This review appeared in the June issue of The Mennonite Historian. The reviewer is Ahmet Şeyhun, Professor of Islamic/Middle Eastern History at the University of Winnipeg. I consider it a great compliment that he gives his stamp of approval to the Islamic and Muslim historical context that I attempted to portray in Pilgrims on the Silk Road.
In the review, Seyhoun mentions my reference to an important Ottoman thinker named Ali Suavi. The inclusion of Shariah (the Islamic moral code and religious law) in modern nation-building was a controversial issue in the days of the Suavi and the Khiva Mennonites. In aftermath of the Arab Spring, it continues to be an important issue today.
The Mennonites of Khiva would have argued with Suavi’s assessment that good government begins with Islamic law. However, they were certainly affected by Shariah, along with the often violent winds of change as Khiva moved from a kingdom, to a quasi-democratic state, to a vassal of Soviet Empire.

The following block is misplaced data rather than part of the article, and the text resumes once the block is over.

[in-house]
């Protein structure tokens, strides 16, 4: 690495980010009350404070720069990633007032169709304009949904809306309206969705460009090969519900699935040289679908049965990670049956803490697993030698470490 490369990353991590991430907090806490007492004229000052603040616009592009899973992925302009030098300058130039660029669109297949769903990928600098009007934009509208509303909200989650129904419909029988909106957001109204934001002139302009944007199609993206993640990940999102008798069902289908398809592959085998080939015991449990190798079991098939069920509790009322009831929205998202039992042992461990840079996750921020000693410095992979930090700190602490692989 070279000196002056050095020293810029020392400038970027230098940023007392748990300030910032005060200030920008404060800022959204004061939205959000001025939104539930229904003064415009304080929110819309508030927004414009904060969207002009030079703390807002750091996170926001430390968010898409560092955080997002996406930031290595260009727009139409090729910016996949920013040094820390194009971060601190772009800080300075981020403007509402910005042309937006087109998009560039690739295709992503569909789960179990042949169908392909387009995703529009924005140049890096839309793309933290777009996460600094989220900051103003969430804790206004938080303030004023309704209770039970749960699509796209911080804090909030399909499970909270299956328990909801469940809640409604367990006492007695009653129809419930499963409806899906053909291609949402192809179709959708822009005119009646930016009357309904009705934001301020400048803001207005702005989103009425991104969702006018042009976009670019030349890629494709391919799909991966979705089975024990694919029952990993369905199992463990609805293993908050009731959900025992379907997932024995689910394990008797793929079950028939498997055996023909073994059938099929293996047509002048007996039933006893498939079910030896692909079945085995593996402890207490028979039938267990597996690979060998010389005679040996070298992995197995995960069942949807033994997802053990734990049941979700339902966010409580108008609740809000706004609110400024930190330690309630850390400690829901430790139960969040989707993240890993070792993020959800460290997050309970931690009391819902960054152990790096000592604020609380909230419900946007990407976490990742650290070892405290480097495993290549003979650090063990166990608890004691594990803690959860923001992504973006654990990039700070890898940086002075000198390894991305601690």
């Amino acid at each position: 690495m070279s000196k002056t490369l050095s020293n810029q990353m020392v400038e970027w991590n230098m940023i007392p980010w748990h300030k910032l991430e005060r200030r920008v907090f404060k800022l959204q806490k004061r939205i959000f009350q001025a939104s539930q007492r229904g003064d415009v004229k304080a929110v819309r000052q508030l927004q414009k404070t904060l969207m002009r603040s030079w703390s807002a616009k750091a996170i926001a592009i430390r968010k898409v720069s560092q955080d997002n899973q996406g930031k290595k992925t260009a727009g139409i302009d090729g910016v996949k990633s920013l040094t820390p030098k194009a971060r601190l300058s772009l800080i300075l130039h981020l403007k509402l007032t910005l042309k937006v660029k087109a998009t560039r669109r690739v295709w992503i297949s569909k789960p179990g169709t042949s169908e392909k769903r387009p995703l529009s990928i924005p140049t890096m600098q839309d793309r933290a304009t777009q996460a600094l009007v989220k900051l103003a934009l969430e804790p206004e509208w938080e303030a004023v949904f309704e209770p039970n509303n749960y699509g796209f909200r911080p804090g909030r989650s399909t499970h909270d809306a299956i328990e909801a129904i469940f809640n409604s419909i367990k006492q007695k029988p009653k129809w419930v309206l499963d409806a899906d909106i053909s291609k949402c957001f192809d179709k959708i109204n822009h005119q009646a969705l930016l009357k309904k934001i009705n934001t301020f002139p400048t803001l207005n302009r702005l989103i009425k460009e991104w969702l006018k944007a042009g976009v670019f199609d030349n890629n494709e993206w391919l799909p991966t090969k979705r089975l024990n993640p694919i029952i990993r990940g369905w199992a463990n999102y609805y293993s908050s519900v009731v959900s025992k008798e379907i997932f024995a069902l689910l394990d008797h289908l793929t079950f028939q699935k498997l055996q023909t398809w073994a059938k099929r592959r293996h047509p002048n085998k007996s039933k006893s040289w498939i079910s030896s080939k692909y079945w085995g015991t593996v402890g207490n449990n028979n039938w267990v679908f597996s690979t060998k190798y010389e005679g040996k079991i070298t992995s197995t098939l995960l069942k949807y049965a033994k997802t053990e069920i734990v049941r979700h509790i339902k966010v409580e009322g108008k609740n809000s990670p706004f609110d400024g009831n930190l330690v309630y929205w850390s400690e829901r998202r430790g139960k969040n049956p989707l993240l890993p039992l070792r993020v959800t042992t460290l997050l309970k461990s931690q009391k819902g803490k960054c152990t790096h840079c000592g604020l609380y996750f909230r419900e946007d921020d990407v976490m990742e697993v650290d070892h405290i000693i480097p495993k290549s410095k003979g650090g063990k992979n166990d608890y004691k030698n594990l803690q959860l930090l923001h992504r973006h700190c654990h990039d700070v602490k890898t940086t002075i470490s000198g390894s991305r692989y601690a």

Throughout the nineteenth century, Tsarist Russia was on the rise and from 1865 onwards Russian hegemony was gradually established over the Turkic and Muslim states of Central Asia, namely the khanates of Khiva, Bukhara and Kokand. Russian conquest of the Trans Caspian Turkmen lands between 1881 and 1884 would bring Russia to the gates of India in northern Afghanistan. The Russian-British rivalry in Asia was called the Great Game and it constituted one of the most important episodes of imperialism.
Walter R. Ratliff has written a very interesting work describing one of the epic journeys of the Mennonites, this time in Russia and Central Asia of the nineteenth and early twentieth centuries. Central Asia, always a crossroad of civilizations and cultures, is the setting of this Mennonite odyssey. Events unfolding in this book occurred during one of the most important times in the modern history of Central Asia – its occupation by Russia.